As for the meat itself, she says, "There is quite some intense flavor.  The look was quite similar to meat. It has quite a bite.  The surface of the meat was crunchy — surprisingly. The taste itself was as juicy as meat can be, but different. It tastes like meat, not a meat substitute like soya or whatever."

Mr. Schonwald chimes in, "There is a leanness to it.  The absence of fat is what makes it taste different.  I would say it is somewhere on the spectrum between a Boca Burger [soy burger brand] and McDonald's.  The absence of fat makes a big difference. It has the texture, which I was not expecting. It was like an animal-protein cake."

The somewhat unsatisfying taste fat-wise stems from the fact that researchers are still struggling to produce tissues that mix grown muscle and fat layers, as naturally occurring cow tissues do.  The lack of salt and pepper?  That's likely the chef's fault.

Lab meat tasting Lab Meat
Critics bite into the lab meat [Image Source: Oligvy PR]

But the fact that the burger was close to the real thing in texture and taste is a major achievement for Dr. Post's team.  And the researcher says it helps light the way for a path to commercial sales of synthetic meat in 10 to 20 years.  By then, he says, the cells will still take as long to grow, but they'll be cultured by robots millions at a time producing millions of pounds of test-tube meat.

Dr. Post
Dr. Post hopes to reach commercial production in 10 to 20 years. [Image Source: PA]

Dr. Post warns:

I think most people don't realize that the current meat production is at its maximum. We need to come up with an alternative...  Cows are very inefficient, they require 100g of vegetable protein to produce only 15g of edible animal protein.  So we need to feed the cows a lot so that we can feed ourselves. We lose a lot of food that way. [With cultured meat] we can make it more efficient because we have all the variables under control. We don't need to kill the cow and it doesn't [produce] any methane.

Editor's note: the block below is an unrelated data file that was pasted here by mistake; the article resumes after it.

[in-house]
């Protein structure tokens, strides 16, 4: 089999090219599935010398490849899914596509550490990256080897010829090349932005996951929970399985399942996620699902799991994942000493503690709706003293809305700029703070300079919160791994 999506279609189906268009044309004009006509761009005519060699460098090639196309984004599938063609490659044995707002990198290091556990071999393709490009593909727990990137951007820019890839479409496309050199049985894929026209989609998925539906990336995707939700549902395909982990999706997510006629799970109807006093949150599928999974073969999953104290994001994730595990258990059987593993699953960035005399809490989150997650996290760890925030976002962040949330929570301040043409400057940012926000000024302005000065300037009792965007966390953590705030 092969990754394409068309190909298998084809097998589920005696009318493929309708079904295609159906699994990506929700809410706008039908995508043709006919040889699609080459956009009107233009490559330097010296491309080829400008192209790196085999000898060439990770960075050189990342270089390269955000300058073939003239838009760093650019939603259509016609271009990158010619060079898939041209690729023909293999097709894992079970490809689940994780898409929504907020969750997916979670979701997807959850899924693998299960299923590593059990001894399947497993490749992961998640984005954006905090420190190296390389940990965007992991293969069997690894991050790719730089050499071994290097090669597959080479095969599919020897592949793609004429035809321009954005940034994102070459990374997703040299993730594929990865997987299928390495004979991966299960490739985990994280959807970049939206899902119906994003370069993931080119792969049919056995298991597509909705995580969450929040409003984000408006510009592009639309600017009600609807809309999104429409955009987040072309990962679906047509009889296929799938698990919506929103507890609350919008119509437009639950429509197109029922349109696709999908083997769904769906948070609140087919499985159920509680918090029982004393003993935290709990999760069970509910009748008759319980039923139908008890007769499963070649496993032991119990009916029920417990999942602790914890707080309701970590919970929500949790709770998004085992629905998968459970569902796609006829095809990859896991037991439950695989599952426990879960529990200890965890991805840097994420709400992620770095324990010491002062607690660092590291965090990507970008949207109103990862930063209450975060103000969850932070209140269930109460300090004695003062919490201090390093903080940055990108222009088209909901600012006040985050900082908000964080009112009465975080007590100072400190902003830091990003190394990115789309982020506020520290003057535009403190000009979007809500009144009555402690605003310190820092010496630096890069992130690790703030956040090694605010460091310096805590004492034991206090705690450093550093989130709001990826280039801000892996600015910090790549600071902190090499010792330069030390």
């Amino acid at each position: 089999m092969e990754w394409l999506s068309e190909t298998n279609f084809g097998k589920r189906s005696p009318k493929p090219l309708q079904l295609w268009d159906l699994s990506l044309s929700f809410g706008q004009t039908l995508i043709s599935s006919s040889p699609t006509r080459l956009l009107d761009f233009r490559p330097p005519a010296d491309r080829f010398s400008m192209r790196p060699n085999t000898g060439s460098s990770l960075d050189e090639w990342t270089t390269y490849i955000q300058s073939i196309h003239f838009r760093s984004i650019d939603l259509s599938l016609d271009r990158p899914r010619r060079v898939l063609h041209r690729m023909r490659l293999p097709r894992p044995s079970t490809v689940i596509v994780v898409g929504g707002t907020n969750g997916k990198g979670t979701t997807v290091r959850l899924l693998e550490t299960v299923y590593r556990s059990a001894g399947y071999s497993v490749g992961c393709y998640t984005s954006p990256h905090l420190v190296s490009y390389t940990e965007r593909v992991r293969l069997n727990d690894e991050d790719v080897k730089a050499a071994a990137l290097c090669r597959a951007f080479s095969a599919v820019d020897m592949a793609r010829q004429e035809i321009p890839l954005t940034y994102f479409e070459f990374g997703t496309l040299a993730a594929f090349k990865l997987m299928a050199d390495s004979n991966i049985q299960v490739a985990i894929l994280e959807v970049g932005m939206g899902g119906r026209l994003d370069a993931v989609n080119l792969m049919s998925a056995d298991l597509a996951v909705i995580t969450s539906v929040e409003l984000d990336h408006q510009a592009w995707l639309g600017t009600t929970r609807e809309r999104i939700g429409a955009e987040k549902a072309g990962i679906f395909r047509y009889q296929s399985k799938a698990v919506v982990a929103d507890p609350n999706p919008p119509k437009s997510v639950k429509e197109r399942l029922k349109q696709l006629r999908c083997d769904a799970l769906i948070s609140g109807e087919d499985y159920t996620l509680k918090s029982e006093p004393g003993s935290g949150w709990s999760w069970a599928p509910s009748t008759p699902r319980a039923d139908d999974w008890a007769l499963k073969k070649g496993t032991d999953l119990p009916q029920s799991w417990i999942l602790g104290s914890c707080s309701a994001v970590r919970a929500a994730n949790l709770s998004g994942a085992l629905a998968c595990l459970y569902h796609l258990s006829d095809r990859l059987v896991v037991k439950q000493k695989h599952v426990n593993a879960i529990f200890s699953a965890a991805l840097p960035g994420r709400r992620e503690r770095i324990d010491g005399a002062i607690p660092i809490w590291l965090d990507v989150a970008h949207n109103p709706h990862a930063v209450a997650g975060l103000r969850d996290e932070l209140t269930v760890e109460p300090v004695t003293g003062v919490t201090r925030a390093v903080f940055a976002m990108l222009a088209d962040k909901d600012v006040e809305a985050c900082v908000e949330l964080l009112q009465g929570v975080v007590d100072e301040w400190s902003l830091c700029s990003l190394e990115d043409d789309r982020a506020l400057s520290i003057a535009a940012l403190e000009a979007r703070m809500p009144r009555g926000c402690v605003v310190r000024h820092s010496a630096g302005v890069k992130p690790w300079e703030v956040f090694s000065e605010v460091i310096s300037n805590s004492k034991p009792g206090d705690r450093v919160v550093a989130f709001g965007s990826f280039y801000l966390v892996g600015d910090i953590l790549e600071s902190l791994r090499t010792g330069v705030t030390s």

One key advantage of test-tube meat is that it lacks hormones -- including testosterone and estrogen that are found in low levels in mammal meat and are taken up during lipid absorption in the small intestine.  These hormones clearly aren't overly dangerous, but they may have a minor adverse affect as they are identical or highly similar to those found in the human body, potential suppressing natural production.

Another perk is that energy from the feed slurry isn't wasted to produce generally undesired content like organs (lungs, brain, heart, etc.) and bones.  The approach also eliminates risk of prion designs (e.g. mad cow diseases) and reduces the risks of meat-borne pathogens via a sterile growing environment.

IV. Price Remains Sky High

The test-tube meat is currently very expensive -- the burger cost just slightly more than Mr. Brin's over $300K donation, a price of about $70,000 USD/oz.  By contrast Japan's coveted Kobe (Wagyu) beef goes for about $9.40 USD/oz. [source].  In time, though, Dr. Post believes the test-tube meat will be cost-competitive with the real thing.



The test-tube route may not be the only approach on the table.  Some reports have indicated that scientists in Japan have supposedly been working on "poop burgers" and "fecal steaks" -- a slightly different approach, using proteins from bacteria to make synthetic meat.  However, these stories have since been traced back to unverifiable press releases in the 1990s that may be part of an elaborate viral hoax.

The controversial head of the UN International Panel on Climate Change (IPCC), Rajendra Pachauri, Ph.D, has proposed that people refrain from eating meat at least one day a week to combat climate change.  But with the help of lab meat both the emissions and space issues could be a thing of the past.

Test-tube meat is not the only wild experimental investment/project for Mr. Brin.  The researcher, who devised much of Google's core data mining and search "PageRank" algorithm, is currently working on maturing the Glass Explorer wearable Android device at Google.  He's also funding Space Adventures, a startup looking to offer moon trips for $100M USD, and explore a joint venture with wealthy movie director James Cameron to finance journeys to asteroids, which could open the door to space mining operations.

Sources: Maastricht Univ., CNN, NBC News